[Addendum] A couple of very promising things happened to me after I wrote this that have made me feel better about things, one of which is the possibility of a job that I really believe I would actually enjoy doing (apparently they do exist!). But even if I don’t get this dream job, my verdict, in this respect, is that I will just have to find a way to strike a balance. I’m sure there’s a way to keep paying the bills while trying to pursue my silly pipe dreams if I can stop complaining long enough to work towards them.
I’ve owned a copy of Where the Sidewalk Ends, by Shel Silverstein, since I was old enough to read it. This is one of my favourite poems from that book:
All the Woulda-Coulda-Shouldas
Sittin’ in the sun
Talkin’ about the things
They woulda coulda shoulda done.
All the Wouldas-Couldas-Shouldas
ran away and hid
from the one little Did.
The more I think about how much I hate the word “should,” the more I realize how often I think about this poem. Considering where I am in my life right now, I think that makes sense. I’ve finished the part of my life that was laid out for me – i.e. school – and now I have to actually figure out what I should do. Unfortunately, I fear that I’ve become so wrapped up in figuring that out, that I’ve stopped doing.
I blame the two voices in my head…
Practical/Pessimistic Me: I should choose a career that is suited to my strengths, with good job security and one that will support me financially. There is nothing romantic about poverty; money matters.
Ambitious/Optimistic Me: I shouldn’t compromise. Why should I settle for Plan B when I haven’t even given Plan A – however unattainable it may seem – a fair chance? There are plenty of people who’ve achieved the kind of things I want to achieve – and many more who’ve failed, I know, but at least they tried.
On odd-numbered days, I agree with Practical Me. I have responsibilities. My mother can’t work forever, and according to my relatives, it’s up to me to support her one day, which means having a steady source of income. Plus, if I never try, then I can never fail. Most days, I’d rather be someone with potential, then someone who tried and failed.
On the even-numbered days, however, I feel compelled to side with Ambitious Me. I fear that, eventually, I’m going to end up in a nice house, with a stylish but fuel-efficient car and a very nice two-tier oven and I’m going to be absolutely miserable. As Howard Thurman said, “don’t ask what the world needs. Ask what makes you come alive, and go do it. Because what the world needs is people who have come alive.” If pressed to choose, I’d have to say that I’d rather be alive… But then again, Howard, that’s easier said than done.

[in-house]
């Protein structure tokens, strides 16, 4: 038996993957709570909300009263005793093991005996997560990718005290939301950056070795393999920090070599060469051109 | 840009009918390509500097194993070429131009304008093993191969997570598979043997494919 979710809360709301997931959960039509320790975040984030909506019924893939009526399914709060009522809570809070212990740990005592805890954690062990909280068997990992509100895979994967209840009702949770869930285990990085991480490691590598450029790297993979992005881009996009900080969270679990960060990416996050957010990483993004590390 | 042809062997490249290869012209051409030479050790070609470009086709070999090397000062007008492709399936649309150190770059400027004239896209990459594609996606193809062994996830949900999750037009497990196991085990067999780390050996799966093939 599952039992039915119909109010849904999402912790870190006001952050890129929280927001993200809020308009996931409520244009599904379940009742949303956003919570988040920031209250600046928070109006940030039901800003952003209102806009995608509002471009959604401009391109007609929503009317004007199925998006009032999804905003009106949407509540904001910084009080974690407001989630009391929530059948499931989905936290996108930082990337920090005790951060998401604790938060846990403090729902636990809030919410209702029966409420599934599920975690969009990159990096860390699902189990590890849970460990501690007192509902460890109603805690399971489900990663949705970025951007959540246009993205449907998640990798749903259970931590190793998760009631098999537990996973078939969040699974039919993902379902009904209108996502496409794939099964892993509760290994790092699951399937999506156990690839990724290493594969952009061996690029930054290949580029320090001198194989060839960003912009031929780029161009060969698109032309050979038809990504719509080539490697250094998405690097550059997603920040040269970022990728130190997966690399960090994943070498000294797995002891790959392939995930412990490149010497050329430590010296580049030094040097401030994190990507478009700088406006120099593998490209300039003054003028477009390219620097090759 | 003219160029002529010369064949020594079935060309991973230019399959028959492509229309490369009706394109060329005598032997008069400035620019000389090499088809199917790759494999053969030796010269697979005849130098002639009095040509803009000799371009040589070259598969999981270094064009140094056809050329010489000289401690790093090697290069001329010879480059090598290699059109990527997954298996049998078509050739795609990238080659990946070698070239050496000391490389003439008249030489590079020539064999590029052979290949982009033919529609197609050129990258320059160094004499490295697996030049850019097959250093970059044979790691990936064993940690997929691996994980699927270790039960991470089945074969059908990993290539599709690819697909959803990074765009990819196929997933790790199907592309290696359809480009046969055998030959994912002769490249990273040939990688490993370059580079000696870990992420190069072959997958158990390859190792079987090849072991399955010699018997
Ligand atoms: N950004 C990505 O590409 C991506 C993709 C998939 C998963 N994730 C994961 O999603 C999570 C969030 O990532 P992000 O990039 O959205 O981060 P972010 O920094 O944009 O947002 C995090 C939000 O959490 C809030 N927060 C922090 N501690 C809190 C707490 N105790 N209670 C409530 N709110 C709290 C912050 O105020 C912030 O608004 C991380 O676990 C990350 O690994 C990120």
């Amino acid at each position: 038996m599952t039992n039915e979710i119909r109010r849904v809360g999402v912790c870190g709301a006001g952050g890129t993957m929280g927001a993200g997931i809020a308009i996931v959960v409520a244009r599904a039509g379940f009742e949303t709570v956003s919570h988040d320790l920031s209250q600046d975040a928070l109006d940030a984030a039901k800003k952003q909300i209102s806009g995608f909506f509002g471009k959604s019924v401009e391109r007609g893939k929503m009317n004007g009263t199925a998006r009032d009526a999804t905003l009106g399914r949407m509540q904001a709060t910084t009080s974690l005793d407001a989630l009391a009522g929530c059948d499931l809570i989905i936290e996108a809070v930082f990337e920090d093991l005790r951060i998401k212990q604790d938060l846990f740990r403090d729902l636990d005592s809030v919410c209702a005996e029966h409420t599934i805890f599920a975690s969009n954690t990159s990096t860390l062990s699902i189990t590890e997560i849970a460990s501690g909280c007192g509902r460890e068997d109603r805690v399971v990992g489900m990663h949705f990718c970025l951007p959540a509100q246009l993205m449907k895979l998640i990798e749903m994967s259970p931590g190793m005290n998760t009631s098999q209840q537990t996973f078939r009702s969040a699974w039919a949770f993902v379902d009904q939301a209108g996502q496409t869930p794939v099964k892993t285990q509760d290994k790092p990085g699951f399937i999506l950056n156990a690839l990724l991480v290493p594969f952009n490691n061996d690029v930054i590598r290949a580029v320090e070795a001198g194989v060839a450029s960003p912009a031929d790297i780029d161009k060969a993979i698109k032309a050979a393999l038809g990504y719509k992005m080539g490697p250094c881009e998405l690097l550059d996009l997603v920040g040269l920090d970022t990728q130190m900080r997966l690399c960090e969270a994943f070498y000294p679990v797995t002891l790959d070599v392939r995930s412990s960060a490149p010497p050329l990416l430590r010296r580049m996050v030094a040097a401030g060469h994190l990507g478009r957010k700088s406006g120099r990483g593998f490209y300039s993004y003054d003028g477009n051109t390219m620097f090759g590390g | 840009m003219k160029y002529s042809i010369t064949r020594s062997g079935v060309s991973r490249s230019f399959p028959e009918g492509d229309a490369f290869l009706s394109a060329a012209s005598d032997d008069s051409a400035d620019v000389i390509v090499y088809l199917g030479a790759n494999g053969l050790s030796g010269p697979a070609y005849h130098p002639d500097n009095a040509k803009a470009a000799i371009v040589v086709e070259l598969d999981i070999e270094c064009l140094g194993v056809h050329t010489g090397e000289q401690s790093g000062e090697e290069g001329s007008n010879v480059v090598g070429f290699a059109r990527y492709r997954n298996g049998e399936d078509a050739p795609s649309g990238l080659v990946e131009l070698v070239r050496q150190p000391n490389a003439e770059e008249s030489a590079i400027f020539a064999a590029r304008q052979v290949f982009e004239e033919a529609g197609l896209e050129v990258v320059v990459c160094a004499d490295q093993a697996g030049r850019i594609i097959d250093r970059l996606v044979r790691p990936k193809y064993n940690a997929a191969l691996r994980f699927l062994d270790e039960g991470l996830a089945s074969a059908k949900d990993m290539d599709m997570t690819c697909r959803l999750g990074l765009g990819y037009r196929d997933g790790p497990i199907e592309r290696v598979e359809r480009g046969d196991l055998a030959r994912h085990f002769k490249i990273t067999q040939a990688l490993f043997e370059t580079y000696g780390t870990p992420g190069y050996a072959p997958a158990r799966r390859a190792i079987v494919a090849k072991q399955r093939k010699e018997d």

What is the more responsible choice? There is a responsibility that is figuring out how to survive in this world, and understanding that not all things are possible. That sometimes you have to compromise what you want for what you need.
But there’s also a responsibility that we have to ourselves to not let a soul-crushing job and endless commutes and bureaucracy and income taxes and timesheets and printers crush us under the weight of its all-encompassing … sorry, I digress. Perhaps the truly mature thing to do is to refuse to compromise, and to understand that we often create our own limitations – that, or they’re created by others and self-imposed out of a simple lack of confidence or pessismism.
So what’s reality, and what’s negativity? Maybe what I think I just want, is actually what I need?
I sometimes wonder if all the great entrepreneurs and thinkers and politicians and game-changers of the world succeeded simply because they refused to listen to people – including themselves – when they were told that they should try to be more realistic with their goals.
Another quotation… “Some people succeed because they are destined to, but most succeed because they are determined to” – unknown author.
Of course, I exaggerate. Our choices aren’t always so black-and-white. I get through most days by telling myself that I’ll just work at a job I don’t care about until I can figure out Plan A. Or I’ll work on Plan A in my free time, and keep doing Plan B during the day because, well, it pays the bills. Sadly, I feel that it’s a slippery slope and complacency is always creeping up on me. And time is always in poor supply.
I wish I had a more inspiring way to end this post. But I don’t. I’m sure the “movie” way to end it would be to say, “Screw it! I’ll follow my dreams! Now watch me fly!”
Unfortunately, you’re not going to get that. Perhaps the reason so many popular quotations are inspirational and idealistic is because they were said by people who succeeded (or failed, and then later succeeded). No one quotes failures.
…Or maybe this is just one of those odd-numbered days.
I should probably take some time to think this through. Or I should just stop thinking so much and act… But, I mean, I would act, if I could just stop thinking about what I should do…